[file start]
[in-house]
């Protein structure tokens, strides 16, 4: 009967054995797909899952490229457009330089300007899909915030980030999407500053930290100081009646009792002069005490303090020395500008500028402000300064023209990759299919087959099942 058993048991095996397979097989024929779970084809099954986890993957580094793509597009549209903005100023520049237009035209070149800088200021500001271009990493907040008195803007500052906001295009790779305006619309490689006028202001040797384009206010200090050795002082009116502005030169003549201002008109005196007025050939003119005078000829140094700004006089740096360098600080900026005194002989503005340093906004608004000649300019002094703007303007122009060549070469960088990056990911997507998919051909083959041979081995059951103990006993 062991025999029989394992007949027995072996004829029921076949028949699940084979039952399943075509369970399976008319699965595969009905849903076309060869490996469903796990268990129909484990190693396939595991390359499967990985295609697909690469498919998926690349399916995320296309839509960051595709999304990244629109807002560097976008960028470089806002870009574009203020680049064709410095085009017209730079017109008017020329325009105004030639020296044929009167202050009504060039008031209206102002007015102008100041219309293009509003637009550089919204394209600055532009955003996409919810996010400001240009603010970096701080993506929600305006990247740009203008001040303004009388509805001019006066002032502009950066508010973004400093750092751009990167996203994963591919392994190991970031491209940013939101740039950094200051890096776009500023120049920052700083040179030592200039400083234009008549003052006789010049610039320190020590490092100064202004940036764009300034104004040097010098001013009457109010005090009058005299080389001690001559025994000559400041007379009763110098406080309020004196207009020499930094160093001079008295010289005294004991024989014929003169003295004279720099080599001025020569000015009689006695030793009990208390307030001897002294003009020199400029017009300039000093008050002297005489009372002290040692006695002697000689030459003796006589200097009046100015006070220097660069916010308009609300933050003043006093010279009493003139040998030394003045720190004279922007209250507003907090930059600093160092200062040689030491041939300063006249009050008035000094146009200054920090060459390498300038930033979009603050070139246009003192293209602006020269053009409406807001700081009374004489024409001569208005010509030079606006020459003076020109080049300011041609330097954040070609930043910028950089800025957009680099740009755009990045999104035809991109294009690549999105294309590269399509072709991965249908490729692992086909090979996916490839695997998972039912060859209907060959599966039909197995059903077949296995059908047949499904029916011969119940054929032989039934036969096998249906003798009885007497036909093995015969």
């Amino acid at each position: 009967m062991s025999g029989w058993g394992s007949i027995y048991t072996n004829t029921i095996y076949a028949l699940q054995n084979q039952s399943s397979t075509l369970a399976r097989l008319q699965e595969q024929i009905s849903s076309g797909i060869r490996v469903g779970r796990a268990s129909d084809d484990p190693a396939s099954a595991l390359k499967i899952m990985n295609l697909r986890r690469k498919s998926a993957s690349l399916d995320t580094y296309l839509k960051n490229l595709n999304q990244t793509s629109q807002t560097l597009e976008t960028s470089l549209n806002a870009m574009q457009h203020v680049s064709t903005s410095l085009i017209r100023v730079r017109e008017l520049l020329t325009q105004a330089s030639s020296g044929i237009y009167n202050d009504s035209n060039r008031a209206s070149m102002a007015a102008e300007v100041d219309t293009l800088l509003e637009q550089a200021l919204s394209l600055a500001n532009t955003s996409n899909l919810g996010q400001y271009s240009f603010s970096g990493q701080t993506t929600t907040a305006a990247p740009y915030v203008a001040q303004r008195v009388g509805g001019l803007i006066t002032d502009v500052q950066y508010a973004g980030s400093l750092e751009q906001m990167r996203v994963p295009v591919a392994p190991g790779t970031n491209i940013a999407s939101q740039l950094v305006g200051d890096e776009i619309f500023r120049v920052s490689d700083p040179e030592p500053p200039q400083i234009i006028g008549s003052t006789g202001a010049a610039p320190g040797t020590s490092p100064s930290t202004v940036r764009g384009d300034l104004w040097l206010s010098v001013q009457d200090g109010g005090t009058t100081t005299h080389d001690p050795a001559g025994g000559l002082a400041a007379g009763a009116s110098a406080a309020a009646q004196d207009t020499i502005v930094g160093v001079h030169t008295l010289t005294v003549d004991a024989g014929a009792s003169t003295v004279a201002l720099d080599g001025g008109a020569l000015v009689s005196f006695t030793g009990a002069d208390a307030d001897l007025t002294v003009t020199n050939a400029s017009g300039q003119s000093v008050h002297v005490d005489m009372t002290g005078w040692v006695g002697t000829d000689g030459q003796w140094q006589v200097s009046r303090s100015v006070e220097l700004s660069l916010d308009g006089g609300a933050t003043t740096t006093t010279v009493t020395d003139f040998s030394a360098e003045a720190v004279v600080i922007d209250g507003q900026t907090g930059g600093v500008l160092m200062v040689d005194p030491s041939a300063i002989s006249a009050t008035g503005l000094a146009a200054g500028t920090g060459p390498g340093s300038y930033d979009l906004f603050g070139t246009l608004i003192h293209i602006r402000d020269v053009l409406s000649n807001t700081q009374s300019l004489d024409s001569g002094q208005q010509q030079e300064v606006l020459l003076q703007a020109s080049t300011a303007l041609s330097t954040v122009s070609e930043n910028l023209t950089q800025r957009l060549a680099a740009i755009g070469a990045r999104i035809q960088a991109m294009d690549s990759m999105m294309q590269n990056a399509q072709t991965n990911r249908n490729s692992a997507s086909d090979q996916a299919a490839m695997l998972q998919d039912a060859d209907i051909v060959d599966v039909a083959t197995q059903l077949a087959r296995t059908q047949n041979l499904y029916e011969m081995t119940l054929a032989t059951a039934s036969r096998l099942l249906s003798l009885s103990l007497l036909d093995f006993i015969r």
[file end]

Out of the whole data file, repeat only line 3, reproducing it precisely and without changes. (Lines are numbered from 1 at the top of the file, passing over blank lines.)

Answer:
């Amino acid at each position: 009967m062991s025999g029989w058993g394992s007949i027995y048991t072996n004829t029921i095996y076949a028949l699940q054995n084979q039952s399943s397979t075509l369970a399976r097989l008319q699965e595969q024929i009905s849903s076309g797909i060869r490996v469903g779970r796990a268990s129909d084809d484990p190693a396939s099954a595991l390359k499967i899952m990985n295609l697909r986890r690469k498919s998926a993957s690349l399916d995320t580094y296309l839509k960051n490229l595709n999304q990244t793509s629109q807002t560097l597009e976008t960028s470089l549209n806002a870009m574009q457009h203020v680049s064709t903005s410095l085009i017209r100023v730079r017109e008017l520049l020329t325009q105004a330089s030639s020296g044929i237009y009167n202050d009504s035209n060039r008031a209206s070149m102002a007015a102008e300007v100041d219309t293009l800088l509003e637009q550089a200021l919204s394209l600055a500001n532009t955003s996409n899909l919810g996010q400001y271009s240009f603010s970096g990493q701080t993506t929600t907040a305006a990247p740009y915030v203008a001040q303004r008195v009388g509805g001019l803007i006066t002032d502009v500052q950066y508010a973004g980030s400093l750092e751009q906001m990167r996203v994963p295009v591919a392994p190991g790779t970031n491209i940013a999407s939101q740039l950094v305006g200051d890096e776009i619309f500023r120049v920052s490689d700083p040179e030592p500053p200039q400083i234009i006028g008549s003052t006789g202001a010049a610039p320190g040797t020590s490092p100064s930290t202004v940036r764009g384009d300034l104004w040097l206010s010098v001013q009457d200090g109010g005090t009058t100081t005299h080389d001690p050795a001559g025994g000559l002082a400041a007379g009763a009116s110098a406080a309020a009646q004196d207009t020499i502005v930094g160093v001079h030169t008295l010289t005294v003549d004991a024989g014929a009792s003169t003295v004279a201002l720099d080599g001025g008109a020569l000015v009689s005196f006695t030793g009990a002069d208390a307030d001897l007025t002294v003009t020199n050939a400029s017009g300039q003119s000093v008050h002297v005490d005489m009372t002290g005078w040692v006695g002697t000829d000689g030459q003796w140094q006589v200097s009046r303090s100015v006070e220097l700004s660069l916010d308009g006089g609300a933050t003043t740096t006093t010279v009493t020395d003139f040998s030394a360098e003045a720190v004279v600080i922007d209250g507003q900026t907090g930059g600093v500008l160092m200062v040689d005194p030491s041939a300063i002989s006249a009050t008035g503005l000094a146009a200054g500028t920090g060459p390498g340093s300038y930033d979009l906004f603050g070139t246009l608004i003192h293209i602006r402000d020269v053009l409406s000649n807001t700081q009374s300019l004489d024409s001569g002094q208005q010509q030079e300064v606006l020459l003076q703007a020109s080049t300011a303007l041609s330097t954040v122009s070609e930043n910028l023209t950089q800025r957009l060549a680099a740009i755009g070469a990045r999104i035809q960088a991109m294009d690549s990759m999105m294309q590269n990056a399509q072709t991965n990911r249908n490729s692992a997507s086909d090979q996916a299919a490839m695997l998972q998919d039912a060859d209907i051909v060959d599966v039909a083959t197995q059903l077949a087959r296995t059908q047949n041979l499904y029916e011969m081995t119940l054929a032989t059951a039934s036969r096998l099942l249906s003798l009885s103990l007497l036909d093995f006993i015969r």